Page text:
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Home Knowledge Base Software Migrators Common Architectures

Common Architectures

Just as in the case of compilers, there are three major architectural models for migrators. They are classified based on the number of transformation stages performed on the original source code or an internal representation:
  • One-pass migrators,

  • Multi-pass migrators – with two subcategories:

    • Action-based multi-pass migrators,

    • Multi-pass migrators based on transformations of the abstract semantic tree,

  • Mixed migrators.

From an architectural point of view, the common points between these migrator types are the existence of the syntactic analyzer for processing source language sentences and the absence of the semantic analyzer.

The absence of the semantic analyzer is justified, because translation starts with the assumption that the source code sentences have been subjected to semantic analysis during their development process and that these sentences are correct.

One-pass migrators only make a single pass on the sentences of the source code and immediately translate them using action-based mechanisms. This is the simplest and fastest kind of software migrator that uses the least amount of memory. It is usually suitable for translations between programming languages of the same type, whose grammars are similar in structure.

The architecture of a one-pass migrator contains the syntactic analyzer, the action engine and the post-processor:



The syntactic analyzer is comprised of the scanner and parser, just as in the case of a compiler. The action engine performs the translation of the grammatical constructions into valid constructions of the target language.

Post-processing operations include beautification, physical structuring and other operations aimed at increasing the readability of the generated source code.

For most languages though, a one-pass translation is not possible, because at some point the migrator needs information that is found in a currently unprocessed portion of the input flow. A multi-pass migrator is more suitable in this situation; just like a multi-pass compilers, it performs additional traversals of the source program. The first traversal generates an internal representation (the abstract semantic tree) on which the rest of the traversals operate.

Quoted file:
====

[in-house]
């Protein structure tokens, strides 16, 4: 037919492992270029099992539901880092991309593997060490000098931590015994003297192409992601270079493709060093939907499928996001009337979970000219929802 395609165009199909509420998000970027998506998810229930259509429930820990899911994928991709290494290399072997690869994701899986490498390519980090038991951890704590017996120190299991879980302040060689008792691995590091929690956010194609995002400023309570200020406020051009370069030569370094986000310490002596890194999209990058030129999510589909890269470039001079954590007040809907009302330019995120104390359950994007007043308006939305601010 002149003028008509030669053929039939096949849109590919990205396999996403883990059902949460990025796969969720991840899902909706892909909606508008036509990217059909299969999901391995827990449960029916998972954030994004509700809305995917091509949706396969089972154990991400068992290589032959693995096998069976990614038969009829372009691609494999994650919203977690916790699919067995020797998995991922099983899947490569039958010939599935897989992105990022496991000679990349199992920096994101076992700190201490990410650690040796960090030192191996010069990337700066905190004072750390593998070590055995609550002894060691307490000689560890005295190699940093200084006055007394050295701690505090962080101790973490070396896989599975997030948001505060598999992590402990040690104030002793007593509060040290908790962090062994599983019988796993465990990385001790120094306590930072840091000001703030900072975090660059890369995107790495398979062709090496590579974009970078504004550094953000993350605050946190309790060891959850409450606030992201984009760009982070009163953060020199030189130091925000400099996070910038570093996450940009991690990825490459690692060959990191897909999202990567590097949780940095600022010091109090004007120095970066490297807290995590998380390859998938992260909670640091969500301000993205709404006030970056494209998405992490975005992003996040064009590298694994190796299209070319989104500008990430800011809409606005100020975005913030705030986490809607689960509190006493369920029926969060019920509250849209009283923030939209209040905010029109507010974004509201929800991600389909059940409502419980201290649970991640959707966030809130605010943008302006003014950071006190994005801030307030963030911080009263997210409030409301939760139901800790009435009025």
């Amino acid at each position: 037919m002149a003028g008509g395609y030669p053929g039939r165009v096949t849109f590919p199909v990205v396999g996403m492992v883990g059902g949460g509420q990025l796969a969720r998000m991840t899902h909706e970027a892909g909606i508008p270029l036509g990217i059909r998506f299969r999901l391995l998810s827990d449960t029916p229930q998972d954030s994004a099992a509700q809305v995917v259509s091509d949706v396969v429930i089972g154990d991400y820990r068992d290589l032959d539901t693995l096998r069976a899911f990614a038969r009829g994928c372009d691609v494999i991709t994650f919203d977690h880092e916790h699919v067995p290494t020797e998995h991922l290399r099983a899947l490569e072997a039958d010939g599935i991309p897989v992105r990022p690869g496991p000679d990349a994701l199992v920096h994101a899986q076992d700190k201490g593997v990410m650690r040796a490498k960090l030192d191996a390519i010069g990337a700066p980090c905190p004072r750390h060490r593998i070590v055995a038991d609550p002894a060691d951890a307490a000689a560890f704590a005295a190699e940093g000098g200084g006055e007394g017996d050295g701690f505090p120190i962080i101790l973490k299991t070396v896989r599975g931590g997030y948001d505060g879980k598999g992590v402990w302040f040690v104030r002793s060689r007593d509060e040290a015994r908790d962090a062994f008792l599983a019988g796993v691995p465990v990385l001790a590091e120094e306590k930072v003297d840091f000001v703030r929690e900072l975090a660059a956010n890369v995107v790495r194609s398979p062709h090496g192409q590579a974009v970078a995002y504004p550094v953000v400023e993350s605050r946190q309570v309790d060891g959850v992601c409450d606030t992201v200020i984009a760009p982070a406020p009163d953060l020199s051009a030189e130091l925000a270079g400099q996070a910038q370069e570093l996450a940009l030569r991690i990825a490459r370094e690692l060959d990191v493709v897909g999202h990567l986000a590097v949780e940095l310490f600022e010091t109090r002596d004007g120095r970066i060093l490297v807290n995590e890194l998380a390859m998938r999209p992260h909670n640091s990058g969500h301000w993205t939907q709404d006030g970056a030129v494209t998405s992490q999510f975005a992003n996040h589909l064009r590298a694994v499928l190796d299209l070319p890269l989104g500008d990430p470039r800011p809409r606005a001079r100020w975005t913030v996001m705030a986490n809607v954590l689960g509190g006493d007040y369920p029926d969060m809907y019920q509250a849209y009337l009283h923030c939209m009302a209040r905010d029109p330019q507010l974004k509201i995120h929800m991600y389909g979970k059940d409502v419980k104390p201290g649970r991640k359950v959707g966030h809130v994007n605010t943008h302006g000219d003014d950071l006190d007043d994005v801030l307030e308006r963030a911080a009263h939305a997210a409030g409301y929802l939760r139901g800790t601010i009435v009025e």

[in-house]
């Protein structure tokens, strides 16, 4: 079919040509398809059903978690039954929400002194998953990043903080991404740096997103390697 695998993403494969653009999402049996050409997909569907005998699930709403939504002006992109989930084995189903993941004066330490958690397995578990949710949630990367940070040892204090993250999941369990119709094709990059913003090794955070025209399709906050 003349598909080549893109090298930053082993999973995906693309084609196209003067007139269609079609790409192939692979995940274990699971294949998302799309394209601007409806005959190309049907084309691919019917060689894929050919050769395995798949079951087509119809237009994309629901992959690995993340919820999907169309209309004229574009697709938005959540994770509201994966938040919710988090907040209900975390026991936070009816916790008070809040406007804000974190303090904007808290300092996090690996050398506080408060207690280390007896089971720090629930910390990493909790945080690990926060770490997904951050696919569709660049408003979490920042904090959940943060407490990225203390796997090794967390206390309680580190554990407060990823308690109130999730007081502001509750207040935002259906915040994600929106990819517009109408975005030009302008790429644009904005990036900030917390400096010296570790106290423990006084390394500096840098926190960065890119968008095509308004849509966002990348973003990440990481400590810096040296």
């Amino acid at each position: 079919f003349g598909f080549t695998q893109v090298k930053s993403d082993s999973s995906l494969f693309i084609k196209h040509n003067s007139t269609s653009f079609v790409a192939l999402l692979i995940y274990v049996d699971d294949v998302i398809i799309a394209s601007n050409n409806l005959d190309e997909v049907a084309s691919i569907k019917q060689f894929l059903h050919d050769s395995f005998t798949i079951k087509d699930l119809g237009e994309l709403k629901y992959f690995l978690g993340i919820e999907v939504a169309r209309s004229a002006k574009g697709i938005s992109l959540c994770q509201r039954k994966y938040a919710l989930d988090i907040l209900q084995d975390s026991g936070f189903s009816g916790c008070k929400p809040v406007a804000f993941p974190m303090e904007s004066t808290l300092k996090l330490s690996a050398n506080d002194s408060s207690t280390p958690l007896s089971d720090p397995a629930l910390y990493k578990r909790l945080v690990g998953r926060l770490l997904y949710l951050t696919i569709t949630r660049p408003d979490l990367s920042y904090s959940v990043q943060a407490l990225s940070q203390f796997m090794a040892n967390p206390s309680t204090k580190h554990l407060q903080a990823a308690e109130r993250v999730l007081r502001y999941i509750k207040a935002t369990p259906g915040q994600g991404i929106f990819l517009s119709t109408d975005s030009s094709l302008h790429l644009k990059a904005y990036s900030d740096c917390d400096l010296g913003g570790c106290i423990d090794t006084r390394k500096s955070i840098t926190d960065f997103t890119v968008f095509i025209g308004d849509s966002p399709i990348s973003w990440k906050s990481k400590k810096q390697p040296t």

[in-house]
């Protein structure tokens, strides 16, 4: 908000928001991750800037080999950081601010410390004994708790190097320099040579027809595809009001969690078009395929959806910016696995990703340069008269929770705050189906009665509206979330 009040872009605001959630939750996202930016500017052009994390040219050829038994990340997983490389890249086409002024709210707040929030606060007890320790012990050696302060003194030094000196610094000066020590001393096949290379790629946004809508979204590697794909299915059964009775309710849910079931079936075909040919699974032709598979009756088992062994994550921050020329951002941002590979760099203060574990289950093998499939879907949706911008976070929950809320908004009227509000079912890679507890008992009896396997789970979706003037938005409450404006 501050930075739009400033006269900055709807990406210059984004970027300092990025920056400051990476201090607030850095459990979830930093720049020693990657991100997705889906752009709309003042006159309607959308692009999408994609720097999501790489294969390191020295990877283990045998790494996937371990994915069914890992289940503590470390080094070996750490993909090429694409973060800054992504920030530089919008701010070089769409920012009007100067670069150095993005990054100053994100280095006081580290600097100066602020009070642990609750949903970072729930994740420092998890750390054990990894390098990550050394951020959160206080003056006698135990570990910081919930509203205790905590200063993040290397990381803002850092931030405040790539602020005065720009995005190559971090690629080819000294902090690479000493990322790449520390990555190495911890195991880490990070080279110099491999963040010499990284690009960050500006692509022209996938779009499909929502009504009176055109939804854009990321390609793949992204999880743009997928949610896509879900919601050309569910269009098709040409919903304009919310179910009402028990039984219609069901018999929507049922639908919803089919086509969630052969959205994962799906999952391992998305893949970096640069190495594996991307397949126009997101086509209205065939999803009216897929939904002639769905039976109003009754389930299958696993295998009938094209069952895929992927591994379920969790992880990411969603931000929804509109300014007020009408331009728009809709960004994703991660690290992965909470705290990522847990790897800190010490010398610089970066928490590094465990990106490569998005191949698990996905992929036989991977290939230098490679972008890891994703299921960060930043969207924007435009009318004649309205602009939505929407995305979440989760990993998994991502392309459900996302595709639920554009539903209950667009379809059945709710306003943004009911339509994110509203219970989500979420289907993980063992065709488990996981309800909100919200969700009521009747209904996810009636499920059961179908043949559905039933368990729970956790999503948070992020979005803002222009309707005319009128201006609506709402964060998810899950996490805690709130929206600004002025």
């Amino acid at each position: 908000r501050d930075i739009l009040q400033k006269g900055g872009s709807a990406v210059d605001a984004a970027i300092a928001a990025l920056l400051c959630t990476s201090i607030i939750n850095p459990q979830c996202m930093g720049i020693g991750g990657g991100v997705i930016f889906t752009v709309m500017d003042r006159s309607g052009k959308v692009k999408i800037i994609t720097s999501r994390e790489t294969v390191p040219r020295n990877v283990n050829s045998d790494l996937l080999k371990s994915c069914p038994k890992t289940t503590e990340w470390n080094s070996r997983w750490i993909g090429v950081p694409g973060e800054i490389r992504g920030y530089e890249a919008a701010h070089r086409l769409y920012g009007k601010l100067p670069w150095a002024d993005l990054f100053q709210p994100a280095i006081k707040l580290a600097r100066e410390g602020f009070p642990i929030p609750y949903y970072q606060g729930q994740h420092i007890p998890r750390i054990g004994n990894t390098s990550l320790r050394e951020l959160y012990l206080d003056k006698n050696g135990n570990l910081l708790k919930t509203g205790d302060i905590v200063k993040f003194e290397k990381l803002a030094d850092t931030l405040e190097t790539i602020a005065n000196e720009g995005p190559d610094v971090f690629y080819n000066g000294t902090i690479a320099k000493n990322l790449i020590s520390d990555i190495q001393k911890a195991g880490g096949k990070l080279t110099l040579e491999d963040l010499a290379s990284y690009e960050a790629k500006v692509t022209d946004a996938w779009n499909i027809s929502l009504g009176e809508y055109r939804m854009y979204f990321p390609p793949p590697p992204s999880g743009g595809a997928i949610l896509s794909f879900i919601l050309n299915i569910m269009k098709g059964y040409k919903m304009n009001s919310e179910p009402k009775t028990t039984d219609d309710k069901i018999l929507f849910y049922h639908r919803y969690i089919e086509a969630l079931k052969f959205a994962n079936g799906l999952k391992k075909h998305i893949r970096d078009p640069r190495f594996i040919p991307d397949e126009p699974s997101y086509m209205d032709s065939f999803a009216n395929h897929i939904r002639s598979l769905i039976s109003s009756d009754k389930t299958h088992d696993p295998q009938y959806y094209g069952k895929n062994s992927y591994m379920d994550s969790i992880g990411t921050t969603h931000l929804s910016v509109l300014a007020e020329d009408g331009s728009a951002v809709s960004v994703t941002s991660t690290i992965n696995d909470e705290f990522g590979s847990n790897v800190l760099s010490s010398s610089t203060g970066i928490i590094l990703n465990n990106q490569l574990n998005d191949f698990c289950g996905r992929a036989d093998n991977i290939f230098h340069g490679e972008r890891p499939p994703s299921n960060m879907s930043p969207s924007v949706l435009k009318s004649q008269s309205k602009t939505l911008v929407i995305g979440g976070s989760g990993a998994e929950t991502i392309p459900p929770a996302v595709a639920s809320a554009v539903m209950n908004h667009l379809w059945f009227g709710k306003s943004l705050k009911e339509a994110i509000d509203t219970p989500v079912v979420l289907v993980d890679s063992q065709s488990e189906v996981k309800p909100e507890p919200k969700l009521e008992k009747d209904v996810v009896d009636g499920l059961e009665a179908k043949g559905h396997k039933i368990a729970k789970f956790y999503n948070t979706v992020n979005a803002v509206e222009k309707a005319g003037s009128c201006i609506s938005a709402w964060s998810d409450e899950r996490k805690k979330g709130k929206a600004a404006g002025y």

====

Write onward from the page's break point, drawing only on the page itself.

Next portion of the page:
For example let us consider the instruction sequence in a fictional L language:


I2 e7
e5: I3
e7: I5
I6 e5


Instruction I2 refers tag e7 declared at instruction I5. Also instruction I6 refers tag e5 declared at instruction I3.

A transformation of tag identifiers is necessary, taking into account elements of the declared instruction. Tag e7 thus becomes tag e7_I5 and tag e5 is transformed into e5_I3. A one-pass migrator can only transform the e5 identifier, because this is the one declared before use, while a multi-pass migrator makes both transformations because it has an internal representation of the source code, containing information on all declarations and usages of program identifiers.

After processing the input using a multi-pass migrator, the result is the following:


I2 e7_I5
e5_I3: I3
e7_I5: I5
I6 e5_I3


There are two distinct types of multi-pass migrators, with different approaches of the migration process: migrators based on actions and migrators based on transformations of the abstract semantic tree.

Action-based migrators pass through the source program several times, once in the original form and then in its AST form. The final pass is the one that transforms the AST into target language code, and all previous passes collect information necessary to this final pass.



Migrators based on semantic tree transformations structure the translation into several stages, each one solving a type of problem by applying transformations to the nodes of the semantic tree.



Mixed migrators combine the advantages of both types of multi-pass migrators and are usually the most suitable solution for complex migrations.